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CD of The Week

Week of 6/05/23

    Foo Fighters - But Here We Are (RCA / Roswell)

    Nearly 30 years ago, following the death of his bandmate, Dave Grohl declared, “I’ll stick around/Learn from all that came from it.” Unfortunately, history repeats itself on But Here We Are, the tenth Foo Fighters record. On the new album, Grohl not only grapples with the sudden, shocking death of Foos drummer Taylor Hawkins but the loss of his mother Virginia, who also passed away in 2022. The entirety of But Here We Are is a complex meditation on losing two loved ones in succession. It’s also the best Foo Fighters record in almost a decade.

    Lead single “Rescued” kicks off But Here We Are with a classic Foos sound, capturing the shock of how quickly Hawkins was gone. He’s grappling with these emotions further on the moving “Under You,” with Hawkins on his mind singing of “Pictures of us sharing songs and cigarettes/This is how I'll always picture you.” On the shoegazey “Hearing Voices,” he sings that “I've been hearing voices/None of them are you.”

    The lovely, stunning “Show Me How” is an intergenerational duet between Grohl and his daughter Violet, as their voices intertwine in honor of the family matriarch. Dave sings “I’ll take care of everything from now on” but by the end of the song, he’s dropped out and leaves his daughter to sing the comforting lyric alone. Truly haunting. “Nothing at All” is another highlight, with its start-and-stop, Police-influenced verses melding with a classic Foos rock chorus.

    The last two songs on But Here We Are take the record into special territory, starting with “The Teacher.” The longest song in the Foo Fighters’ catalog, this 10+ min epic is a suite that also honors Dave’s mom (famously a teacher herself) and morphs from a haunting grunge tune to a driving raging rocker. Along the way, a spacy breakdown finds Grohl declaring to “Try and make good with the air that's left/Countin' every minute, livin' breath by breath.” Then it’s off to the races again with a roaring solo, fuzzed-out guitars, pummeling drums and a blurry final shout of “goodbye!” Closing track “Rest” starts with just Dave and his guitar, intoning “rest, you will be safe now,” before exploding halfway through with a big burst of static and drums as a proper farewell to his always-energetic friend.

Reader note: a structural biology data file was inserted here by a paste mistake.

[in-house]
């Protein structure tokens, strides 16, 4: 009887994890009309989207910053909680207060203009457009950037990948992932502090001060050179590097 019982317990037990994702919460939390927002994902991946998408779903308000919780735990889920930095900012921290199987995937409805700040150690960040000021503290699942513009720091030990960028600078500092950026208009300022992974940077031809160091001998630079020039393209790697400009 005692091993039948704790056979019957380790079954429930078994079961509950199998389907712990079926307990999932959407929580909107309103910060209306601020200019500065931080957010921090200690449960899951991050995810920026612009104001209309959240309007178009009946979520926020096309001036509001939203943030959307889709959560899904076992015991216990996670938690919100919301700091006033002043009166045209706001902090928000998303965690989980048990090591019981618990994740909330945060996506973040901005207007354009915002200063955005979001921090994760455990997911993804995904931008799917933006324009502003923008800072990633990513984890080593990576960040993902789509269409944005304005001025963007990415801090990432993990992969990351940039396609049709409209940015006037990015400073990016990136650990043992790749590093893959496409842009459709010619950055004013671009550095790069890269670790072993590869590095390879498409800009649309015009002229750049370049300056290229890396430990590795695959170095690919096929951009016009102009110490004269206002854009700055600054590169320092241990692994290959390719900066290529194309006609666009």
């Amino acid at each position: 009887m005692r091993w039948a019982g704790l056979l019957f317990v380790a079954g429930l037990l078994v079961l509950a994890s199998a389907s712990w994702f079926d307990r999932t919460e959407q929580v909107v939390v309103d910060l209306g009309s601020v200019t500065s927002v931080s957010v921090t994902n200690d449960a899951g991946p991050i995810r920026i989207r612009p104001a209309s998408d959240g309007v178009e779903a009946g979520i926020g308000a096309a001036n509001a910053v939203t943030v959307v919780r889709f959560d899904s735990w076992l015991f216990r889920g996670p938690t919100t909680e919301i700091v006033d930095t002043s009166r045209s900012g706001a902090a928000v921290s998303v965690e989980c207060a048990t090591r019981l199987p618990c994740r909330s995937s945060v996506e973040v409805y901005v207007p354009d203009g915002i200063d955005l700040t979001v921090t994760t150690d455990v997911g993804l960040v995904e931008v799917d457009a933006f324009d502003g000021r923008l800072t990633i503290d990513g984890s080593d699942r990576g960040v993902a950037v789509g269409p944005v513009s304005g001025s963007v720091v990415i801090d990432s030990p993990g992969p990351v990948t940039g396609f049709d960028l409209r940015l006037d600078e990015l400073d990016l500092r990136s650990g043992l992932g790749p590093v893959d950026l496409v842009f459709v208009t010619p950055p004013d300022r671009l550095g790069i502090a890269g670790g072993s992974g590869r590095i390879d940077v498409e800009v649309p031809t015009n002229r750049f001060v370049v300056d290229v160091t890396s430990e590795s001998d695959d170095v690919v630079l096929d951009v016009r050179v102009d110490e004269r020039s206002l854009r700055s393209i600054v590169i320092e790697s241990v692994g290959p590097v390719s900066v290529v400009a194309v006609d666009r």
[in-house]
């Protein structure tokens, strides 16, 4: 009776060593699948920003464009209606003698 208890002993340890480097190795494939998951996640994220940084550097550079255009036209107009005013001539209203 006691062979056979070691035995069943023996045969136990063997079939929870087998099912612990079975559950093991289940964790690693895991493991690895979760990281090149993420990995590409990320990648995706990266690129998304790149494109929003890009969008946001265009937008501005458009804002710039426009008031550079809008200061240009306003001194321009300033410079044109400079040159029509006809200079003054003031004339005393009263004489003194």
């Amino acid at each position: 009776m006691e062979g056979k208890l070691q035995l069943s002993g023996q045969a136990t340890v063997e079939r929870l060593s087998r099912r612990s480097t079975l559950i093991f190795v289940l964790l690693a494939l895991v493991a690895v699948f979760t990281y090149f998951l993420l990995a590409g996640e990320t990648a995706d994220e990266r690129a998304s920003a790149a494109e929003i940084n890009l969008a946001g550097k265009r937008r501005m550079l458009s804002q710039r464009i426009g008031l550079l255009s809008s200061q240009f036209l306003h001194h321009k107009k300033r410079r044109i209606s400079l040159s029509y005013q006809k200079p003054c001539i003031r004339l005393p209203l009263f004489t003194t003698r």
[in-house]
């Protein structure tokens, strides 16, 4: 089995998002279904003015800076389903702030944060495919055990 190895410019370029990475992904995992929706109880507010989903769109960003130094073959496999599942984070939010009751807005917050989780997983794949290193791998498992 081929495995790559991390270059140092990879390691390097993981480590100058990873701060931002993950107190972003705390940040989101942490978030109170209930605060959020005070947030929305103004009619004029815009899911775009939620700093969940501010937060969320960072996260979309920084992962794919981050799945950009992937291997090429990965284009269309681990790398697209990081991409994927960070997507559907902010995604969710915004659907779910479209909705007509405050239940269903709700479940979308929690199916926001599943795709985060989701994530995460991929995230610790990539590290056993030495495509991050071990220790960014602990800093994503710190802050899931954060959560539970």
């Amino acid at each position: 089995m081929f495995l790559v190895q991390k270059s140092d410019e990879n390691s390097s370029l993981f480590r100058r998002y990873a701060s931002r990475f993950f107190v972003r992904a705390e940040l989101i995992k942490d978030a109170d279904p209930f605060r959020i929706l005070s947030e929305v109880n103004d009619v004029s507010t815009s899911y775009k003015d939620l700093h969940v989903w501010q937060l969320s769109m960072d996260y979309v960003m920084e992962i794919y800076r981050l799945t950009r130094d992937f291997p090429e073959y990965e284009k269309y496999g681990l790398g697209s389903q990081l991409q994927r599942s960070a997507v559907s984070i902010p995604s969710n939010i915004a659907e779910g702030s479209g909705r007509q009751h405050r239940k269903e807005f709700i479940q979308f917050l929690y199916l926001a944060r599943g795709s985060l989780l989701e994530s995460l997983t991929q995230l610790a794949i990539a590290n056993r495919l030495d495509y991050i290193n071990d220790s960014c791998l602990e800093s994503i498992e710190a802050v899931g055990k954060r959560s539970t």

Perhaps the best thing about But Here We Are is the overall sound of the album. As the Foos’ lineup ballooned to six members, their recent records were weighted down by the sound of so many instruments taking up space on every song. Here, the tracks are given room to breathe and the guitar tones hearken back to the late ‘90s, evoking their classics There is Nothing Left to Lose and The Color and the Shape. Grohl played all the drums on But Here We Are, naturally, and truly gives it his all, as you’d expect.

    But Here We Are is all very raw emotions and Grohl has never been the most elegant poet, so the effect here stems from the immediacy of it all. This is how it feels to grieve and process loss from every angle, as a band and a son learn to live (and even to fly) without two of the closest people in their lives.

    Review by Joey O.

    Bully - Lucky For You (Sub Pop)